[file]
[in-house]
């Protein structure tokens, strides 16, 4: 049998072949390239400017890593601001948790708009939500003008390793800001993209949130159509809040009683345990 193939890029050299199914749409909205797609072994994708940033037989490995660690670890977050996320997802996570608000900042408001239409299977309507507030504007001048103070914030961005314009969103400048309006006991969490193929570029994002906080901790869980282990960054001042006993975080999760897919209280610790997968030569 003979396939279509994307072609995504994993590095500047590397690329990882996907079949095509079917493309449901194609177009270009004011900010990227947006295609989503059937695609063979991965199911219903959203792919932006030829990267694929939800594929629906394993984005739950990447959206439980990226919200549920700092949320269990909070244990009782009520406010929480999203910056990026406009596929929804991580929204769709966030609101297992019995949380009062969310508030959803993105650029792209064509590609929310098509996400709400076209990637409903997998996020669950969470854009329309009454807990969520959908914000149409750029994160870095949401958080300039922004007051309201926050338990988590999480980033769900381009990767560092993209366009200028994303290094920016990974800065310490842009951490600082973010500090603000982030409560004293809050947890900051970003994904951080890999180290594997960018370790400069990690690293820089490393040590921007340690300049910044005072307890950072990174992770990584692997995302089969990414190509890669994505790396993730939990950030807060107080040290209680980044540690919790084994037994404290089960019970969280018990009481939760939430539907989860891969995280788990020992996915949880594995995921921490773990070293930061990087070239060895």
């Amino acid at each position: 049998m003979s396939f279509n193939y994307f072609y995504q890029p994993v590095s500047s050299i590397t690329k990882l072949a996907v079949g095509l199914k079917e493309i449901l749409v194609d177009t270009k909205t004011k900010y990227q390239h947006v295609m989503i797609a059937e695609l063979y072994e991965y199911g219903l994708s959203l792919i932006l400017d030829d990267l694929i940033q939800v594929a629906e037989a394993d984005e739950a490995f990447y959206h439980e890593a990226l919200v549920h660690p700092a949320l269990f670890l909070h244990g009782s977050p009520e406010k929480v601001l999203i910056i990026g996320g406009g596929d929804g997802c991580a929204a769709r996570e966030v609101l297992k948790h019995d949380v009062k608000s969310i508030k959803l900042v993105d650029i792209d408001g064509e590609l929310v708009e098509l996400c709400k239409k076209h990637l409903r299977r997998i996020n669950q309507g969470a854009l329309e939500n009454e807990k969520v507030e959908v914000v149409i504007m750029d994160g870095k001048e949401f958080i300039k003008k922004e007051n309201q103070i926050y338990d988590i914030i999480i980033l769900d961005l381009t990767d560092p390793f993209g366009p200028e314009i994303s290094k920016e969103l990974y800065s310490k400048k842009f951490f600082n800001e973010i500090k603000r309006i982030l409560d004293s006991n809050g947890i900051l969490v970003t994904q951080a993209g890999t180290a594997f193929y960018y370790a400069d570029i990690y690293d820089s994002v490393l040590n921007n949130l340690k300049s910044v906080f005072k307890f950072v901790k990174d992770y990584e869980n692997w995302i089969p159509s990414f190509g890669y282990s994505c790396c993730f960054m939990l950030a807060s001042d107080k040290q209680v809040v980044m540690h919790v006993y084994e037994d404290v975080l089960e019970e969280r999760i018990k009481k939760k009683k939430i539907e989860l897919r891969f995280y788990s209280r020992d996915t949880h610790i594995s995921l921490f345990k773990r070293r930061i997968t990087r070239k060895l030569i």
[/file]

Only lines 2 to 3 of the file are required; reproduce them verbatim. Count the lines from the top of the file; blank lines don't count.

């Protein structure tokens, strides 16, 4: 049998072949390239400017890593601001948790708009939500003008390793800001993209949130159509809040009683345990 193939890029050299199914749409909205797609072994994708940033037989490995660690670890977050996320997802996570608000900042408001239409299977309507507030504007001048103070914030961005314009969103400048309006006991969490193929570029994002906080901790869980282990960054001042006993975080999760897919209280610790997968030569 003979396939279509994307072609995504994993590095500047590397690329990882996907079949095509079917493309449901194609177009270009004011900010990227947006295609989503059937695609063979991965199911219903959203792919932006030829990267694929939800594929629906394993984005739950990447959206439980990226919200549920700092949320269990909070244990009782009520406010929480999203910056990026406009596929929804991580929204769709966030609101297992019995949380009062969310508030959803993105650029792209064509590609929310098509996400709400076209990637409903997998996020669950969470854009329309009454807990969520959908914000149409750029994160870095949401958080300039922004007051309201926050338990988590999480980033769900381009990767560092993209366009200028994303290094920016990974800065310490842009951490600082973010500090603000982030409560004293809050947890900051970003994904951080890999180290594997960018370790400069990690690293820089490393040590921007340690300049910044005072307890950072990174992770990584692997995302089969990414190509890669994505790396993730939990950030807060107080040290209680980044540690919790084994037994404290089960019970969280018990009481939760939430539907989860891969995280788990020992996915949880594995995921921490773990070293930061990087070239060895």
């Amino acid at each position: 049998m003979s396939f279509n193939y994307f072609y995504q890029p994993v590095s500047s050299i590397t690329k990882l072949a996907v079949g095509l199914k079917e493309i449901l749409v194609d177009t270009k909205t004011k900010y990227q390239h947006v295609m989503i797609a059937e695609l063979y072994e991965y199911g219903l994708s959203l792919i932006l400017d030829d990267l694929i940033q939800v594929a629906e037989a394993d984005e739950a490995f990447y959206h439980e890593a990226l919200v549920h660690p700092a949320l269990f670890l909070h244990g009782s977050p009520e406010k929480v601001l999203i910056i990026g996320g406009g596929d929804g997802c991580a929204a769709r996570e966030v609101l297992k948790h019995d949380v009062k608000s969310i508030k959803l900042v993105d650029i792209d408001g064509e590609l929310v708009e098509l996400c709400k239409k076209h990637l409903r299977r997998i996020n669950q309507g969470a854009l329309e939500n009454e807990k969520v507030e959908v914000v149409i504007m750029d994160g870095k001048e949401f958080i300039k003008k922004e007051n309201q103070i926050y338990d988590i914030i999480i980033l769900d961005l381009t990767d560092p390793f993209g366009p200028e314009i994303s290094k920016e969103l990974y800065s310490k400048k842009f951490f600082n800001e973010i500090k603000r309006i982030l409560d004293s006991n809050g947890i900051l969490v970003t994904q951080a993209g890999t180290a594997f193929y960018y370790a400069d570029i990690y690293d820089s994002v490393l040590n921007n949130l340690k300049s910044v906080f005072k307890f950072v901790k990174d992770y990584e869980n692997w995302i089969p159509s990414f190509g890669y282990s994505c790396c993730f960054m939990l950030a807060s001042d107080k040290q209680v809040v980044m540690h919790v006993y084994e037994d404290v975080l089960e019970e969280r999760i018990k009481k939760k009683k939430i539907e989860l897919r891969f995280y788990s209280r020992d996915t949880h610790i594995s995921l921490f345990k773990r070293r930061i997968t990087r070239k060895l030569i």